Your child’s progress is continually monitored by his/her class teacher.
His/her progress is reviewed formally every term in reading, writing and numeracy.
At the end of each key stage (i.e. at the end of year 2 and year 6) all children are required to be
formally assessed using Standard Assessment Tests (SATS). This is something the government
requires all schools to do and the results that are published nationally.
Children may have an IEP / personal targets which will be reviewed, and a future plan made.
Teachers meet with SENCo on a termly basis as part of SEN pupil progress meetings.
The progress of children with a statement of SEN/ EHC Plan is formally reviewed at an Annual
Review, with all adults involved with the child’s education.
The SENCo will also check that your child is making good progress within any individual work and in
any group that they take part in.
What support do we have for you as a parent of a child with a SEND?
The class teacher is regularly available to discuss your child’s progress or any concerns you may have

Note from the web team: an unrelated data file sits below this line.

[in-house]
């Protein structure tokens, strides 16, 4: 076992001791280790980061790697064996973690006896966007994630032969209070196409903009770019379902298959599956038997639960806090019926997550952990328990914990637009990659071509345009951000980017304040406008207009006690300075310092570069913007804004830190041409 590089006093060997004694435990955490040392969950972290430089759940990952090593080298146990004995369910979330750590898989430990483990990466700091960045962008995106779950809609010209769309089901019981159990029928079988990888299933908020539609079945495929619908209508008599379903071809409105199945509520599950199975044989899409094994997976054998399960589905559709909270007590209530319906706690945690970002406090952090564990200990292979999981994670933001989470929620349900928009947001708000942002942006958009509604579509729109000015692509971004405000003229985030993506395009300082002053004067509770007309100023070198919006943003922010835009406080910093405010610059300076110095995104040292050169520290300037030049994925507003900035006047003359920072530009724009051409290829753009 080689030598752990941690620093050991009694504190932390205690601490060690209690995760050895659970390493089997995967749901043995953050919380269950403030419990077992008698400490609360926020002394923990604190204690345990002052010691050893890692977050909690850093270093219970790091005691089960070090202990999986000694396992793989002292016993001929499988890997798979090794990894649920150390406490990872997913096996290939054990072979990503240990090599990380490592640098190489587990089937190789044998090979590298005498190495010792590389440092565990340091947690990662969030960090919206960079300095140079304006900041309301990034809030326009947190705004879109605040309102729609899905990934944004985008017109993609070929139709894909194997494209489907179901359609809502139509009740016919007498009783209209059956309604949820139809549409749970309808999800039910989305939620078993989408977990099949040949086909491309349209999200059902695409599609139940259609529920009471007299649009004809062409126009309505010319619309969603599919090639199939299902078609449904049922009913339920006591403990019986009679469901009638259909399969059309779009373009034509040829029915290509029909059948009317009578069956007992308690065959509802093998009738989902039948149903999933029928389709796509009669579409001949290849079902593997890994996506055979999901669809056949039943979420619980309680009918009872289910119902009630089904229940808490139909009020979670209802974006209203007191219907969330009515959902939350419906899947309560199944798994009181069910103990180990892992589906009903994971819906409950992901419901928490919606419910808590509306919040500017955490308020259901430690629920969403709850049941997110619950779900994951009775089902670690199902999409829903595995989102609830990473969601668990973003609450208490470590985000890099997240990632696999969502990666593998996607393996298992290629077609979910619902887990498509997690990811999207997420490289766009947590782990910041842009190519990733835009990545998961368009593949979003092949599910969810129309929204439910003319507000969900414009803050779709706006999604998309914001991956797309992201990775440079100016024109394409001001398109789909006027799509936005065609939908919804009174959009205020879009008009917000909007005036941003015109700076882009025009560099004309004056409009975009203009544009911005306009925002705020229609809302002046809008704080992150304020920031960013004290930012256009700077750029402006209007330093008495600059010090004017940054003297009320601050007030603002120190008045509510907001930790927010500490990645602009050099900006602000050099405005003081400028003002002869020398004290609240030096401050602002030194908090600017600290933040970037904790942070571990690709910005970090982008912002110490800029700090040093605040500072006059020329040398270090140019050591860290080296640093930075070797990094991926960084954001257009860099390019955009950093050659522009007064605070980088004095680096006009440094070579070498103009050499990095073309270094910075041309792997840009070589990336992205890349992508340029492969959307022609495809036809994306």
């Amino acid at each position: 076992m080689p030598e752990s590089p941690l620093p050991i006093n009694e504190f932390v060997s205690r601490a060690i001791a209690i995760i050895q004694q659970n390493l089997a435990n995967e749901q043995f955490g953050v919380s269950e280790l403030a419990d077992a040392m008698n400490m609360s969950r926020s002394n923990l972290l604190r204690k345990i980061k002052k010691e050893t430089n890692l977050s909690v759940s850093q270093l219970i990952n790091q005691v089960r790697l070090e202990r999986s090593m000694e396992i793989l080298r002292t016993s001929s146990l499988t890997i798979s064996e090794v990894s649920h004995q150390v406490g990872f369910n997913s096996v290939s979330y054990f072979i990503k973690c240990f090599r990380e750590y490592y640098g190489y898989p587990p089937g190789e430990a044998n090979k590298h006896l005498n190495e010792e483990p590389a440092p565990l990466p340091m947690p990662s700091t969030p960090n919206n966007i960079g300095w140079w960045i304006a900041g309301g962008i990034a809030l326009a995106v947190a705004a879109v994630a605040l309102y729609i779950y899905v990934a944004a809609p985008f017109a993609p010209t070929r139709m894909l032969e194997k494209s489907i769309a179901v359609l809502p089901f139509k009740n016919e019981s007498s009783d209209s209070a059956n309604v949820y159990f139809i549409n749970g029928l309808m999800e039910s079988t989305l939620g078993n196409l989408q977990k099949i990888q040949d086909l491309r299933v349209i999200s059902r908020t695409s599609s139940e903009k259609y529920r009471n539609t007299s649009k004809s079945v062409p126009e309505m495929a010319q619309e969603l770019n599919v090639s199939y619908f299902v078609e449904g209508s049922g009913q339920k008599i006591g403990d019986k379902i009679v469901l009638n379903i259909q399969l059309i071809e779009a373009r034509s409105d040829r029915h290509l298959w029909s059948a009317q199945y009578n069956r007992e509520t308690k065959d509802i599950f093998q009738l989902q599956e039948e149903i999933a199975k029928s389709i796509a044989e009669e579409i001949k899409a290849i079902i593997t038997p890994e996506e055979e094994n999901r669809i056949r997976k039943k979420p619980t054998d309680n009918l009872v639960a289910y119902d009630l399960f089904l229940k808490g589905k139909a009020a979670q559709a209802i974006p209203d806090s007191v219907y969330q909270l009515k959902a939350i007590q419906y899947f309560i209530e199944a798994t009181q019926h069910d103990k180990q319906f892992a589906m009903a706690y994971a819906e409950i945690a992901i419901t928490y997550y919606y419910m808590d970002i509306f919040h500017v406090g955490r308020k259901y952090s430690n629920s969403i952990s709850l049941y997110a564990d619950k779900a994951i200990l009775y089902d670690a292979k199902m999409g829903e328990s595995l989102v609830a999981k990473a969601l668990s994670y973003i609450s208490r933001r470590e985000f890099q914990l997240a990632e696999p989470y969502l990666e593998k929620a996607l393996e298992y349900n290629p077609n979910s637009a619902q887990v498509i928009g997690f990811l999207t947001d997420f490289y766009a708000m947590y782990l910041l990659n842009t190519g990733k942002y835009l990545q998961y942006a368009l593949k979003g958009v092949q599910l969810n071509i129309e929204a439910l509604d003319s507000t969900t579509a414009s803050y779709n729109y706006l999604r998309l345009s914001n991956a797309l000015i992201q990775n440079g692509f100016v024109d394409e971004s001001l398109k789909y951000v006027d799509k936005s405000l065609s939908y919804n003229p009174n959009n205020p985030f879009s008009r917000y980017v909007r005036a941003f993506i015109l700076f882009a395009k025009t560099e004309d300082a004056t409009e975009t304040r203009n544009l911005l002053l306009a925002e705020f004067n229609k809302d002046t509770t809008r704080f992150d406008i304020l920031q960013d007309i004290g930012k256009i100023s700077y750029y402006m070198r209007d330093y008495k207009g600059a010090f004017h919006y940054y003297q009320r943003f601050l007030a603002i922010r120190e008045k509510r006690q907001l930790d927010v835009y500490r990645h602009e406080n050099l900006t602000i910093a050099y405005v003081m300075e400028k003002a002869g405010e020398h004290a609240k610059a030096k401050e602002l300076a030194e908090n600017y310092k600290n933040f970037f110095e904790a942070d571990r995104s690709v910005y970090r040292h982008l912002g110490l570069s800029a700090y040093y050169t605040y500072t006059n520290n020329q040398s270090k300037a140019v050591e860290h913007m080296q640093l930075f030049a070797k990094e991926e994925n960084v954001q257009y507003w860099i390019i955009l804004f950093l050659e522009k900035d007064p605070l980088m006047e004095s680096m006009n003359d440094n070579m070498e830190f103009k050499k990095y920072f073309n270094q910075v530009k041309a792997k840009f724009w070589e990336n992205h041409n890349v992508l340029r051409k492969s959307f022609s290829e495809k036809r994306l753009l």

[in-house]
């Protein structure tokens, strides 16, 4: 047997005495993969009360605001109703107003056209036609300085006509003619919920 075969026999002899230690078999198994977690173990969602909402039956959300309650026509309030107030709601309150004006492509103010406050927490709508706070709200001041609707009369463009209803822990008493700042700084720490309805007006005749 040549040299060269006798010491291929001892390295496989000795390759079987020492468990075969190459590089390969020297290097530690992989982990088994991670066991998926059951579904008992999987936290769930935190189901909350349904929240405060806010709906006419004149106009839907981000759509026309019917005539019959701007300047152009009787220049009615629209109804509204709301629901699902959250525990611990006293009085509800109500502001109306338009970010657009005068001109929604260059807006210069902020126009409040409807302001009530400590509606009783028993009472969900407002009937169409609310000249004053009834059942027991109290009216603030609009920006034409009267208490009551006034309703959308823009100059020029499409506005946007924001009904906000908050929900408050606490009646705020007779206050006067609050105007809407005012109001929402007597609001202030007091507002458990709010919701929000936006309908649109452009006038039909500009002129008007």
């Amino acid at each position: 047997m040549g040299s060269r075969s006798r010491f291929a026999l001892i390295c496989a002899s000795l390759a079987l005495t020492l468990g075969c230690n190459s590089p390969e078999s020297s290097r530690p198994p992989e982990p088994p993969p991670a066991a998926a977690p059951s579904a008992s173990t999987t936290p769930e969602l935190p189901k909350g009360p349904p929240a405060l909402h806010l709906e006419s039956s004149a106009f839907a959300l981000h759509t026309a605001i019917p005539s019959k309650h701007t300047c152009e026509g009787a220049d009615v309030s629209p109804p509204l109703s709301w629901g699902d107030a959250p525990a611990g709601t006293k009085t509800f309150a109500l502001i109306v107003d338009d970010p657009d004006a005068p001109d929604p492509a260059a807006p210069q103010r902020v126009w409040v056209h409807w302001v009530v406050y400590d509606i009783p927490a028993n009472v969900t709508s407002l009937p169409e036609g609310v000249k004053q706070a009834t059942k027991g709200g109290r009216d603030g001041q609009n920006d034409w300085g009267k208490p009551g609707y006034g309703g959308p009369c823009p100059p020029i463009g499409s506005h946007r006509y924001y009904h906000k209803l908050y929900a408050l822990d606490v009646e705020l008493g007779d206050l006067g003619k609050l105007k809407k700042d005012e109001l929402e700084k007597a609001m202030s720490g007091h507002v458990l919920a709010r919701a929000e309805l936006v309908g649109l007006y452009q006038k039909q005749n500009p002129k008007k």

and to share information about what is working well at home and school so similar strategies can be
used.
The SENCo is available to meet with you to discuss your child’s progress or any concerns/worries you
may have.
All information from outside professionals will be discussed with you with the person involved
directly, or where this is not possible, in a report.
Personal progress targets/IEP’s will be reviewed with your involvement.
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Homework will be adjusted as needed to your child’s individual needs.
A home/school contact book may be used to support communication with you, when this has been